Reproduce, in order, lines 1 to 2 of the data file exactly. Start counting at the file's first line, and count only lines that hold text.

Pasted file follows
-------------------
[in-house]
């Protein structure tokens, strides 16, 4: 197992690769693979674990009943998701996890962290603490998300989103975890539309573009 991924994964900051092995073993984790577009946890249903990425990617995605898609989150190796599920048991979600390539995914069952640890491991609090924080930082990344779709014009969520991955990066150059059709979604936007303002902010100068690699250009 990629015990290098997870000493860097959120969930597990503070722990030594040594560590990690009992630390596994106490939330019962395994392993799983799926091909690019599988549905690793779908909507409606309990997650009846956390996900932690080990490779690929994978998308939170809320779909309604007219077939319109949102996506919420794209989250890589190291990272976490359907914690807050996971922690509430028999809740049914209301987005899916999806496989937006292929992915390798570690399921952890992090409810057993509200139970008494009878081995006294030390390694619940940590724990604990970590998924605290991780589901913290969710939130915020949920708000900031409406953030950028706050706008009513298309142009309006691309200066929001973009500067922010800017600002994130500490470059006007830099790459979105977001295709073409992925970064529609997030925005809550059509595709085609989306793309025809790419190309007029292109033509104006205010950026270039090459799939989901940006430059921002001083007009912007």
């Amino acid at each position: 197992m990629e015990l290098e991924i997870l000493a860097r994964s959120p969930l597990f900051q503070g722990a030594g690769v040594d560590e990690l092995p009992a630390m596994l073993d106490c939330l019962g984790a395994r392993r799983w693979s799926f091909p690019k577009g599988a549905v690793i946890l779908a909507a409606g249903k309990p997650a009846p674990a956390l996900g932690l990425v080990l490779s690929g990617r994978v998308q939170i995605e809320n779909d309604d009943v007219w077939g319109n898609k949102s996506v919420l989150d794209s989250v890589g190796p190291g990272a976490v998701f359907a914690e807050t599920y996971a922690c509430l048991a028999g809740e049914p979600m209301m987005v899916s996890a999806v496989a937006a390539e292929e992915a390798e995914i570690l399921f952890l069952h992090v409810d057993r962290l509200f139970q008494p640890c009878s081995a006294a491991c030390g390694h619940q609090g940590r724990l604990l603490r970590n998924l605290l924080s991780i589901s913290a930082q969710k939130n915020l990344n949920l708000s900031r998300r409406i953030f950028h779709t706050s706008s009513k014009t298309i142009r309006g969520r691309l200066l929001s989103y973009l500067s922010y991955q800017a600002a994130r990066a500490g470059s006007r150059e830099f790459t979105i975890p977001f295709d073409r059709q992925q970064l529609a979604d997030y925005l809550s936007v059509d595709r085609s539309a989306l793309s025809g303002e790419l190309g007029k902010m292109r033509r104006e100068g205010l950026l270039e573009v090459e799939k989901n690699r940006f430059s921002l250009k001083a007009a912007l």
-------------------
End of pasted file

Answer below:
[in-house]
């Protein structure tokens, strides 16, 4: 197992690769693979674990009943998701996890962290603490998300989103975890539309573009 991924994964900051092995073993984790577009946890249903990425990617995605898609989150190796599920048991979600390539995914069952640890491991609090924080930082990344779709014009969520991955990066150059059709979604936007303002902010100068690699250009 990629015990290098997870000493860097959120969930597990503070722990030594040594560590990690009992630390596994106490939330019962395994392993799983799926091909690019599988549905690793779908909507409606309990997650009846956390996900932690080990490779690929994978998308939170809320779909309604007219077939319109949102996506919420794209989250890589190291990272976490359907914690807050996971922690509430028999809740049914209301987005899916999806496989937006292929992915390798570690399921952890992090409810057993509200139970008494009878081995006294030390390694619940940590724990604990970590998924605290991780589901913290969710939130915020949920708000900031409406953030950028706050706008009513298309142009309006691309200066929001973009500067922010800017600002994130500490470059006007830099790459979105977001295709073409992925970064529609997030925005809550059509595709085609989306793309025809790419190309007029292109033509104006205010950026270039090459799939989901940006430059921002001083007009912007």